Ensure that your local services make it possible for staff to work from home (telecommute) whenever possible.
Research who in your area gets an unfair share of the attention of the justice system, either too much or too little. How could you act as allies to these folks to help to balance things out?
Research how the current national military budget impacts the economy in your city, county, region. Work on schemes to generate livelihoods in your area that are independent of military funding ready to replace those that do depend on this source.
Become an activist in the field of Climate Justice in which you seek to have (amongst other things) the polluters pay for reparations to those people negatively affected by climate change (including people in countries other than the wealthy north).
Research financial conflicts of interest in the media, including corporate and independent stations. Join campaigns to increase transparency of funding. Do the same for Universities in your area – who funds the research and how does their funding affect what is researched and what is not?
Make media – there has never been a time when publishing has been more open – develop your digital literacy so that you can podcast and videocast.
Learn about the threats to net neutrality and how to network with other activists using secure social networking sites (not Facebook or Google). Get involved with campaigns to keep the internet independent.
Explore the latest thinking about how you can eliminate any unconscious oppressive thinking and behavior from your own repertoire and how you can liberate yourself from any internalized oppression that causes you to self-limit your ability to take power in your life.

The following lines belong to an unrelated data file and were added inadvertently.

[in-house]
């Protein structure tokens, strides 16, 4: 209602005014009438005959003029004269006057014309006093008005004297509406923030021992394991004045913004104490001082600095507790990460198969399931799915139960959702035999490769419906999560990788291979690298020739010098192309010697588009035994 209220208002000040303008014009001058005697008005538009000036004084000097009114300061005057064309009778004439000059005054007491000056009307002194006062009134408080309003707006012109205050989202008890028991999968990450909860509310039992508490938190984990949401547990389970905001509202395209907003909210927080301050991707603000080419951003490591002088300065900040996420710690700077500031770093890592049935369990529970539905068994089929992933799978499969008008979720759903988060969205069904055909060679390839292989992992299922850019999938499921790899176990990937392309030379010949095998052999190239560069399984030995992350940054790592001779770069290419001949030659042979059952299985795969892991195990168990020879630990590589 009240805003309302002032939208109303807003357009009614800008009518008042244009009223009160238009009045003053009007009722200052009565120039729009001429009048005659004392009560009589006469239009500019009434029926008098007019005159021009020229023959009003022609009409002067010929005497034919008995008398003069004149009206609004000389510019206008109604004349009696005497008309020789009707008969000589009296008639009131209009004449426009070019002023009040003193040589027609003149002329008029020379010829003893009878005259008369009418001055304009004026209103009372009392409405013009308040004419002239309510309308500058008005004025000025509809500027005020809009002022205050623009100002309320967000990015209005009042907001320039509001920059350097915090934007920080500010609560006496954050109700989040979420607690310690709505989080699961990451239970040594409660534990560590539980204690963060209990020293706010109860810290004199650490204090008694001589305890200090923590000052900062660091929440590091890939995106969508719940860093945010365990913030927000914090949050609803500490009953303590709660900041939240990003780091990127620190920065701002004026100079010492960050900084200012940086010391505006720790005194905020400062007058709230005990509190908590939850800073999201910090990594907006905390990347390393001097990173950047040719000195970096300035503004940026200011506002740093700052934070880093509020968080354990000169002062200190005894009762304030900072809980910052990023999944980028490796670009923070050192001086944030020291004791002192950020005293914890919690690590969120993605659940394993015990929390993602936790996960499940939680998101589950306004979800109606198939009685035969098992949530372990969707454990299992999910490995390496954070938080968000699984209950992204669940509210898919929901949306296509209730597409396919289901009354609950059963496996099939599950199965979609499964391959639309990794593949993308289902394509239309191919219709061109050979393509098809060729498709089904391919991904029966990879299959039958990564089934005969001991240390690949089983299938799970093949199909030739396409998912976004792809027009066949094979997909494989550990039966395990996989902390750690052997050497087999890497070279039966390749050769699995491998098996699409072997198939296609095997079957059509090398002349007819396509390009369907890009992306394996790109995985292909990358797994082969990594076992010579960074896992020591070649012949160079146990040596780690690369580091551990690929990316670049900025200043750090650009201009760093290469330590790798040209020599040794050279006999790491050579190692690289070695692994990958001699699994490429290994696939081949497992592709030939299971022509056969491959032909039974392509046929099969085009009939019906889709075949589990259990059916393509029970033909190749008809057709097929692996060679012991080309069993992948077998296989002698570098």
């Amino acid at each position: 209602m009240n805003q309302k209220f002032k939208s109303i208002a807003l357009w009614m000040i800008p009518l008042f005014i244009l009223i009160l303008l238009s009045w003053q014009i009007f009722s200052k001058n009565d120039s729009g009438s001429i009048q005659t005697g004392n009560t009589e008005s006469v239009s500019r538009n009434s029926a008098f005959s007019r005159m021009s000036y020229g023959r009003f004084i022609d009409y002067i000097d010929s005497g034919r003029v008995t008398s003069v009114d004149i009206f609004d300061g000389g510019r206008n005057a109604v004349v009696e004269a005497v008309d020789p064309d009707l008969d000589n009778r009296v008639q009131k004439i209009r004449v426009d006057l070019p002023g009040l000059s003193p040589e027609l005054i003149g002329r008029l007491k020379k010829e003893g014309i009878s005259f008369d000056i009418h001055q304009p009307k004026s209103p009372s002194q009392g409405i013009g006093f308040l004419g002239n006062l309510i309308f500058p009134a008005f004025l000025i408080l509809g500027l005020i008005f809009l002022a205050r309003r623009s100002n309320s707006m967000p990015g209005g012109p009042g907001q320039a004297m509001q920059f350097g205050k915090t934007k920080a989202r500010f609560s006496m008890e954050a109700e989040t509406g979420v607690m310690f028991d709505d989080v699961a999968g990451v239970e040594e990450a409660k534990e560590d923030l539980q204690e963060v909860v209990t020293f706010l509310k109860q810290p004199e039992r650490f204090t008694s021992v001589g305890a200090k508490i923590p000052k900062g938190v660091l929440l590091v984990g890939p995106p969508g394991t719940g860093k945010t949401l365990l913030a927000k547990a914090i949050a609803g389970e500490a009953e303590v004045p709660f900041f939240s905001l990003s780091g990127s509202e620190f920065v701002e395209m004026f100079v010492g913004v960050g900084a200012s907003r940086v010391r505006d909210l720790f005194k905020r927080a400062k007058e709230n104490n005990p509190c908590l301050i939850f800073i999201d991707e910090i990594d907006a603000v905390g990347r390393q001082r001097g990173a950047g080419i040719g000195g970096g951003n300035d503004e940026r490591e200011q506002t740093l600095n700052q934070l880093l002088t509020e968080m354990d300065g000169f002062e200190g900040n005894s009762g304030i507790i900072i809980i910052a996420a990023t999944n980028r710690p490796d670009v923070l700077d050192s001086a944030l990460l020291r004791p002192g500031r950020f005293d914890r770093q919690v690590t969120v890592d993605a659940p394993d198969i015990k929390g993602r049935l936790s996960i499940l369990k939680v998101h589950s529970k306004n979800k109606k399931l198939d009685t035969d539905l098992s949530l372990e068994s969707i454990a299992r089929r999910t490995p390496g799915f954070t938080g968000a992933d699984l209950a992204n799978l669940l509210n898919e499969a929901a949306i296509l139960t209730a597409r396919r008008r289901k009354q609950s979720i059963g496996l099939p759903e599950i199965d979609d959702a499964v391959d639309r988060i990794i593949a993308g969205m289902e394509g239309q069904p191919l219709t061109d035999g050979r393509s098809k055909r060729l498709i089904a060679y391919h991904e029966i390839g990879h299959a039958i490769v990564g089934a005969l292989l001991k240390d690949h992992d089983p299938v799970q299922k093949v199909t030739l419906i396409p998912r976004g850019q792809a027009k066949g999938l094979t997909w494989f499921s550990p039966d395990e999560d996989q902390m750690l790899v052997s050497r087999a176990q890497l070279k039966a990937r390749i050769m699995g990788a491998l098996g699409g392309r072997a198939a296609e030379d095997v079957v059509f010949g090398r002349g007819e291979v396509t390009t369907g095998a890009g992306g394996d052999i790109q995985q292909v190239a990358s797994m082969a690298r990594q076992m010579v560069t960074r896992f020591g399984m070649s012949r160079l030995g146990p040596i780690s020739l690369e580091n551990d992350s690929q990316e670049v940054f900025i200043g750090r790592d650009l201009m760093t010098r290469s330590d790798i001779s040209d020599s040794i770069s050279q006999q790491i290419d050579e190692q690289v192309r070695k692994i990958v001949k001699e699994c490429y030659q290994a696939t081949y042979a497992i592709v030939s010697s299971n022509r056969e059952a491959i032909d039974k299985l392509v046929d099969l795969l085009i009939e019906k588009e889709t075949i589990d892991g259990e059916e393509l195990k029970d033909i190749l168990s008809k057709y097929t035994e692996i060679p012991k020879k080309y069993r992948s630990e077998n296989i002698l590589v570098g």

Work out how to be an effective ally to other people working on their struggles to liberate themselves from oppression by others and from self-limitation through internalized oppression.
Go on to design a think and do tank for cross-cultural participation that will address key issues for reconciliation with Native Americans in your region, including a budget and time frame.
Explore your purpose, learn about communicating and resolving conflict effectively, explore ways to keep your life in balance, etc. Keep a journal to document your process and share any key insights with your advisers and in your documentation.
Consciously become a support person for people already taking appropriate leadership in your community.
Determine what research you need to happen in order to feel as if the research establishment, especially in Universities, is working for you and your community. What are the issues you want answers to and what data would you want to be able to see to be able to make a realistic appraisal of the current state of your community.
Research investment opportunities and open source business models for New Energy Technology development so that global distribution is inevitable.
Keep a journal, reflect on your own spirituality, note how well it handles the needs for ecological sustainability, and social justice – write a paper about your conclusions.
Work at clearing up any tendencies for hostile judgments of other people – learn to know that we are all connected, all in this together even if we each have our own paths to liberation to follow.
Study various worldviews, especially your own and those of other people in your community, to work out how various worldviews shape decisions and determine where resources get deployed. Look at the justice of this and work to make things increasingly equitable.